Scottsdale City Councilman and mayoral candidate David Ortega called for a review of police hiring policies Thursday.
Specifically, he wants to know under what circumstances and how often the police department waives its requirements.
"I don’t know if there are two waivers, 10 waivers or 50 waivers out there. I don’t want that to sound too sensational, but I mean we just need to know," he said.
The action follows months of unrest within police ranks triggered by disclosures in the Tribune that a high-ranking police executive was hired in 1998 despite admitting to using cocaine about 20 times several years earlier.
According to police policy, applicants must not have used, sold, transported or produced illegal drugs after age 21. It allows a one-time "experimentation" use before then.
However, the policy also allows the police chief to waive the requirements for "extraordinary" circumstances.
Former Chief Doug Bartosh waived requirements to hire the top civilian on the force, administrative services director Helen Gandara-Zavala, who earns $108,888 annually.
She signed a handwritten statement during a preemployment polygraph test admitting to cocaine and marijuana use. The polygraph report notes Gandara-Zavala said she used cocaine between the ages of 22 and 25.
Ortega said he expects City Manager Jan Dolan to present a report about the matter to the council in January. At that point, he may consider recommending changes.
"I’m probing to see what the limits are currently and what discretion is being used," he said. "I need to know that and I think that it’s important that this flow to the top so that we know where the controls are."
The matter is particularly important because the city is preparing to start a municipal fire department in 2005, Ortega said. The city will move from private firefighting services to a city department.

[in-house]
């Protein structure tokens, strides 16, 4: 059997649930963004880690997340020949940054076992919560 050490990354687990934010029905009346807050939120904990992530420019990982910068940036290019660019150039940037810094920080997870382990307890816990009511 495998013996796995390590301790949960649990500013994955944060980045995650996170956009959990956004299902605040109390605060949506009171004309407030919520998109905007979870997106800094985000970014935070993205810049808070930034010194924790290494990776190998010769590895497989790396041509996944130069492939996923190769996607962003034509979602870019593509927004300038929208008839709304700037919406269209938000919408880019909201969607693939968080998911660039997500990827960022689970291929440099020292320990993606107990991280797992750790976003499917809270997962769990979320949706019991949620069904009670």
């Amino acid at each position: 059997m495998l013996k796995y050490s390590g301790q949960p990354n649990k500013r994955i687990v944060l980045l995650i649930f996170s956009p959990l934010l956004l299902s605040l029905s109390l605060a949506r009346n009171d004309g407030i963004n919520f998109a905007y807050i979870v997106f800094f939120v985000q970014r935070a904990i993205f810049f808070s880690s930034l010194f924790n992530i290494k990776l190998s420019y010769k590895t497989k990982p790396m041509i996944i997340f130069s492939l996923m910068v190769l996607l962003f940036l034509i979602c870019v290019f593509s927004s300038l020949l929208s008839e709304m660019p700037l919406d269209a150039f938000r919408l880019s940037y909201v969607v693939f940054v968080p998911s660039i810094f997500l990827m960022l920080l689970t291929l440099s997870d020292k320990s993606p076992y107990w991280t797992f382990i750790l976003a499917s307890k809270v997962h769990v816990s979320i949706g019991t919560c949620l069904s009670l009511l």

Police Chief Alan Rodbell, who took his post after Dolan fired Bartosh in January, said he is comfortable with Ortega’s request.
"You always want to review policies and we’re perfectly willing to sit back and review policies," Rodbell said.
Chet Anderson, president of the Fraternal Order of Police Lodge 35, previously said the Gandara-Zavala matter is causing a rift within the force. He also said his organization will endorse mayoral and City Council candidates who supported "change" within the department.
Mail-in voting begins Feb. 5. Election day is March 9.
Anderson could not be reached for comment Thursday.
The other three mayoral candidates, incumbent Mayor Mary Manross, former Councilwoman Cynthia Lukas and former state Sen. Bob Usdane, said they support Ortega’s call for a review.
Lukas said, "That case disturbed a lot of police officers who had doubts in their minds whether the city did have the best policies in place. And so, I think a review of those policies is certainly a good thing to do periodically."
Gandara-Zavala remains on the force. Police Internal Affairs is investigating how the Tribune obtained her admission statement, Rodbell said.